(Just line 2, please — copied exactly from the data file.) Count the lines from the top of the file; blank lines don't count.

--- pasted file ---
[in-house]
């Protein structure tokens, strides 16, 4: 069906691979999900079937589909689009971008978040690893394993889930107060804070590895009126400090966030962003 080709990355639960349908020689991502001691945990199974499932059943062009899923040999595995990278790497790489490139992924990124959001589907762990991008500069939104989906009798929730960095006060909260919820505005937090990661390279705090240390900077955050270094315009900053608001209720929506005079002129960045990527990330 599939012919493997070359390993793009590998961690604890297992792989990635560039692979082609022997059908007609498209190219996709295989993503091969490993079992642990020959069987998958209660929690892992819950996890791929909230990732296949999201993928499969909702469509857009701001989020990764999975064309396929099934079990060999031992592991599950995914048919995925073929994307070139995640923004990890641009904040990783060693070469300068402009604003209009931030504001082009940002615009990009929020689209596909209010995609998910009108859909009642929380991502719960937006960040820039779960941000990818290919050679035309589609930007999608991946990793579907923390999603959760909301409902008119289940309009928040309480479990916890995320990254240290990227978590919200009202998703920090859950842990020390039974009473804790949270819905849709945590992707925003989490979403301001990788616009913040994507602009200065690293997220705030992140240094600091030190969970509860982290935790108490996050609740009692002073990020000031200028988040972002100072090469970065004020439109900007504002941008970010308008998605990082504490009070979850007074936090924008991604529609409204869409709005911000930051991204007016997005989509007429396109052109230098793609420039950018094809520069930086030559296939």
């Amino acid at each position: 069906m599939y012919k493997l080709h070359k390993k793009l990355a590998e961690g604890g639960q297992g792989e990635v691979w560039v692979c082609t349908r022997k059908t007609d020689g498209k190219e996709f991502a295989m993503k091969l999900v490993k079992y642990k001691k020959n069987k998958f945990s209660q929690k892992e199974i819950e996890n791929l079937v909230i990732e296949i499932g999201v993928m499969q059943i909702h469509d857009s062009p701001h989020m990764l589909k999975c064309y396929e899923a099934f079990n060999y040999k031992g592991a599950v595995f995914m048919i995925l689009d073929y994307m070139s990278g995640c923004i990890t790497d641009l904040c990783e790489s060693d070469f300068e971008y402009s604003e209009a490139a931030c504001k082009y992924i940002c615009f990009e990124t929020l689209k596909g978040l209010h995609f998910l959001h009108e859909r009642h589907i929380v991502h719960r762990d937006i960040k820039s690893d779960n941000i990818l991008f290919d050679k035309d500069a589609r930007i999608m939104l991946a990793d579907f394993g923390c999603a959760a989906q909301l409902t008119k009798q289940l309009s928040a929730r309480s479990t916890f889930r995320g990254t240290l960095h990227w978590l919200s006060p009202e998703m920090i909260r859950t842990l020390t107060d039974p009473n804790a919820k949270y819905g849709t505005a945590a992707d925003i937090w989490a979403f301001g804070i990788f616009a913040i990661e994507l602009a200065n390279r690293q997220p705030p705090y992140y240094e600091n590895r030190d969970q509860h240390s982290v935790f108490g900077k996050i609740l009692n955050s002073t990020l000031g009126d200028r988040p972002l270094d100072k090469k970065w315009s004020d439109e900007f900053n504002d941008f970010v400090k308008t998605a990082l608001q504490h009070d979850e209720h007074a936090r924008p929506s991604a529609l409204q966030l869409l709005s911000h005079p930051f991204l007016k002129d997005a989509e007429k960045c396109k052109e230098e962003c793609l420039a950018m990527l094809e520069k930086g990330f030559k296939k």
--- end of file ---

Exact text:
């Protein structure tokens, strides 16, 4: 069906691979999900079937589909689009971008978040690893394993889930107060804070590895009126400090966030962003 080709990355639960349908020689991502001691945990199974499932059943062009899923040999595995990278790497790489490139992924990124959001589907762990991008500069939104989906009798929730960095006060909260919820505005937090990661390279705090240390900077955050270094315009900053608001209720929506005079002129960045990527990330 599939012919493997070359390993793009590998961690604890297992792989990635560039692979082609022997059908007609498209190219996709295989993503091969490993079992642990020959069987998958209660929690892992819950996890791929909230990732296949999201993928499969909702469509857009701001989020990764999975064309396929099934079990060999031992592991599950995914048919995925073929994307070139995640923004990890641009904040990783060693070469300068402009604003209009931030504001082009940002615009990009929020689209596909209010995609998910009108859909009642929380991502719960937006960040820039779960941000990818290919050679035309589609930007999608991946990793579907923390999603959760909301409902008119289940309009928040309480479990916890995320990254240290990227978590919200009202998703920090859950842990020390039974009473804790949270819905849709945590992707925003989490979403301001990788616009913040994507602009200065690293997220705030992140240094600091030190969970509860982290935790108490996050609740009692002073990020000031200028988040972002100072090469970065004020439109900007504002941008970010308008998605990082504490009070979850007074936090924008991604529609409204869409709005911000930051991204007016997005989509007429396109052109230098793609420039950018094809520069930086030559296939």